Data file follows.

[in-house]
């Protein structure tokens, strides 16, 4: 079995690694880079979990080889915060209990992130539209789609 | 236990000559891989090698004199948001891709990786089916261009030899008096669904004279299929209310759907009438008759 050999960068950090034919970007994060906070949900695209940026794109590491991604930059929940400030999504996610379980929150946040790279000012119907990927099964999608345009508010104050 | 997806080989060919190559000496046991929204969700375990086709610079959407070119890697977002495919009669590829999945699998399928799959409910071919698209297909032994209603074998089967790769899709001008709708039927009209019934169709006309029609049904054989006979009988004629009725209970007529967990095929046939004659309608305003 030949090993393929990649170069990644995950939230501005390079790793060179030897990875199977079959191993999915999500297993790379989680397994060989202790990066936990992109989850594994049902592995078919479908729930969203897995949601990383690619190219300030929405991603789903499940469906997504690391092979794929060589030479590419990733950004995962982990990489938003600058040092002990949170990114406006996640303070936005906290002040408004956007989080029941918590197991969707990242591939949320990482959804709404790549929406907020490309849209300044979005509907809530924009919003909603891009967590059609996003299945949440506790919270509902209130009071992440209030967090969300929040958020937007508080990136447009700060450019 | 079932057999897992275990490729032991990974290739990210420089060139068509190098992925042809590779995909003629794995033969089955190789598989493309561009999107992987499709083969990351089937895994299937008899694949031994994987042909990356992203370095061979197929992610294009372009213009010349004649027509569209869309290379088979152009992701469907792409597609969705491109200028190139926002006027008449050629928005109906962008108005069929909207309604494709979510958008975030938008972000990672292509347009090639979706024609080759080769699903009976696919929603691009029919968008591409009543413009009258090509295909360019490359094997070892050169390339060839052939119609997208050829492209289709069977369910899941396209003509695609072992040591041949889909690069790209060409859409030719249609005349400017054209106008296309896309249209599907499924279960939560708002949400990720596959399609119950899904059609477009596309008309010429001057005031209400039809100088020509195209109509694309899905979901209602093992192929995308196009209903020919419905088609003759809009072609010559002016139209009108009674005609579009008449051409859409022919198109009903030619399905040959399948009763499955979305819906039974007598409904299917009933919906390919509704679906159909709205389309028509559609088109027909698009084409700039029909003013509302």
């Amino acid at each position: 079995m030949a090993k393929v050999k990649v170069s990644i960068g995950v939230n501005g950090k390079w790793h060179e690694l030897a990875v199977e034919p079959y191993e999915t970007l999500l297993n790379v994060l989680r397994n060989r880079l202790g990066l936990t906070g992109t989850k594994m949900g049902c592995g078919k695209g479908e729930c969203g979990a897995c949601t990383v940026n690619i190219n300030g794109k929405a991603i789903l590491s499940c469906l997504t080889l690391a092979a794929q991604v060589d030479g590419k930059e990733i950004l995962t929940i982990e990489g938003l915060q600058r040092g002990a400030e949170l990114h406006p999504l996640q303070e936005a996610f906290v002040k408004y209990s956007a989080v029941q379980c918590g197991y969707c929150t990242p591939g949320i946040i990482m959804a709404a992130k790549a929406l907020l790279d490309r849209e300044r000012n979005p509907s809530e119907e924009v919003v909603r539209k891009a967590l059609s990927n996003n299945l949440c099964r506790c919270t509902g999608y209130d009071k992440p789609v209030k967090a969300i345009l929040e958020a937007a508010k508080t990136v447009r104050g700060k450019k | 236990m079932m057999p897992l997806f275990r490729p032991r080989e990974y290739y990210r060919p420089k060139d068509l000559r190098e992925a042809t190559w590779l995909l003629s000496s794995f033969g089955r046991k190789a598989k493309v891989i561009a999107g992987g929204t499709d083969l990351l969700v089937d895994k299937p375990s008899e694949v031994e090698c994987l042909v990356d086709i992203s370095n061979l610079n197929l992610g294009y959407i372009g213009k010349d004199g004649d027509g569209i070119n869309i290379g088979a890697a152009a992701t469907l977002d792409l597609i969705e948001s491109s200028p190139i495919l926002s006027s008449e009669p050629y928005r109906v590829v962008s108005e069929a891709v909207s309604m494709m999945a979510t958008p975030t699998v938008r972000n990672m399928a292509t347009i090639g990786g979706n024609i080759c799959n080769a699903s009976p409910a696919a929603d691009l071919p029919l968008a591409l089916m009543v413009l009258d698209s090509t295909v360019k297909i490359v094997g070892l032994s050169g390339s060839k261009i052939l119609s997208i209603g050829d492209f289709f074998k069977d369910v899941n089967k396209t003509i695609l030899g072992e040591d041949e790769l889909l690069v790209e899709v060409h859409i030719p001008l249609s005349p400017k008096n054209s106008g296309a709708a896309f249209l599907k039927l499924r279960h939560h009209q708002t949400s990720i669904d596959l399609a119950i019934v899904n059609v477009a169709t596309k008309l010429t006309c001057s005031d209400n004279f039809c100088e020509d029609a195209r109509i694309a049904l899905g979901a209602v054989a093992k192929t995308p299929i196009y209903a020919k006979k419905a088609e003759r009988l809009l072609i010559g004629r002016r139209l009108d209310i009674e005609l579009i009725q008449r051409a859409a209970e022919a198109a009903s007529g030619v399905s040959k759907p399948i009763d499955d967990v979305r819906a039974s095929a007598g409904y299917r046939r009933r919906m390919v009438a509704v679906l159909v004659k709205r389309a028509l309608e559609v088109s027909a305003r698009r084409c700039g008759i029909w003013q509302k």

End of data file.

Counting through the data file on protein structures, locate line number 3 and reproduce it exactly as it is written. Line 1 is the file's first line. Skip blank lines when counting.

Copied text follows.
């Amino acid at each position: 079995m030949a090993k393929v050999k990649v170069s990644i960068g995950v939230n501005g950090k390079w790793h060179e690694l030897a990875v199977e034919p079959y191993e999915t970007l999500l297993n790379v994060l989680r397994n060989r880079l202790g990066l936990t906070g992109t989850k594994m949900g049902c592995g078919k695209g479908e729930c969203g979990a897995c949601t990383v940026n690619i190219n300030g794109k929405a991603i789903l590491s499940c469906l997504t080889l690391a092979a794929q991604v060589d030479g590419k930059e990733i950004l995962t929940i982990e990489g938003l915060q600058r040092g002990a400030e949170l990114h406006p999504l996640q303070e936005a996610f906290v002040k408004y209990s956007a989080v029941q379980c918590g197991y969707c929150t990242p591939g949320i946040i990482m959804a709404a992130k790549a929406l907020l790279d490309r849209e300044r000012n979005p509907s809530e119907e924009v919003v909603r539209k891009a967590l059609s990927n996003n299945l949440c099964r506790c919270t509902g999608y209130d009071k992440p789609v209030k967090a969300i345009l929040e958020a937007a508010k508080t990136v447009r104050g700060k450019k | 236990m079932m057999p897992l997806f275990r490729p032991r080989e990974y290739y990210r060919p420089k060139d068509l000559r190098e992925a042809t190559w590779l995909l003629s000496s794995f033969g089955r046991k190789a598989k493309v891989i561009a999107g992987g929204t499709d083969l990351l969700v089937d895994k299937p375990s008899e694949v031994e090698c994987l042909v990356d086709i992203s370095n061979l610079n197929l992610g294009y959407i372009g213009k010349d004199g004649d027509g569209i070119n869309i290379g088979a890697a152009a992701t469907l977002d792409l597609i969705e948001s491109s200028p190139i495919l926002s006027s008449e009669p050629y928005r109906v590829v962008s108005e069929a891709v909207s309604m494709m999945a979510t958008p975030t699998v938008r972000n990672m399928a292509t347009i090639g990786g979706n024609i080759c799959n080769a699903s009976p409910a696919a929603d691009l071919p029919l968008a591409l089916m009543v413009l009258d698209s090509t295909v360019k297909i490359v094997g070892l032994s050169g390339s060839k261009i052939l119609s997208i209603g050829d492209f289709f074998k069977d369910v899941n089967k396209t003509i695609l030899g072992e040591d041949e790769l889909l690069v790209e899709v060409h859409i030719p001008l249609s005349p400017k008096n054209s106008g296309a709708a896309f249209l599907k039927l499924r279960h939560h009209q708002t949400s990720i669904d596959l399609a119950i019934v899904n059609v477009a169709t596309k008309l010429t006309c001057s005031d209400n004279f039809c100088e020509d029609a195209r109509i694309a049904l899905g979901a209602v054989a093992k192929t995308p299929i196009y209903a020919k006979k419905a088609e003759r009988l809009l072609i010559g004629r002016r139209l009108d209310i009674e005609l579009i009725q008449r051409a859409a209970e022919a198109a009903s007529g030619v399905s040959k759907p399948i009763d499955d967990v979305r819906a039974s095929a007598g409904y299917r046939r009933r919906m390919v009438a509704v679906l159909v004659k709205r389309a028509l309608e559609v088109s027909a305003r698009r084409c700039g008759i029909w003013q509302k």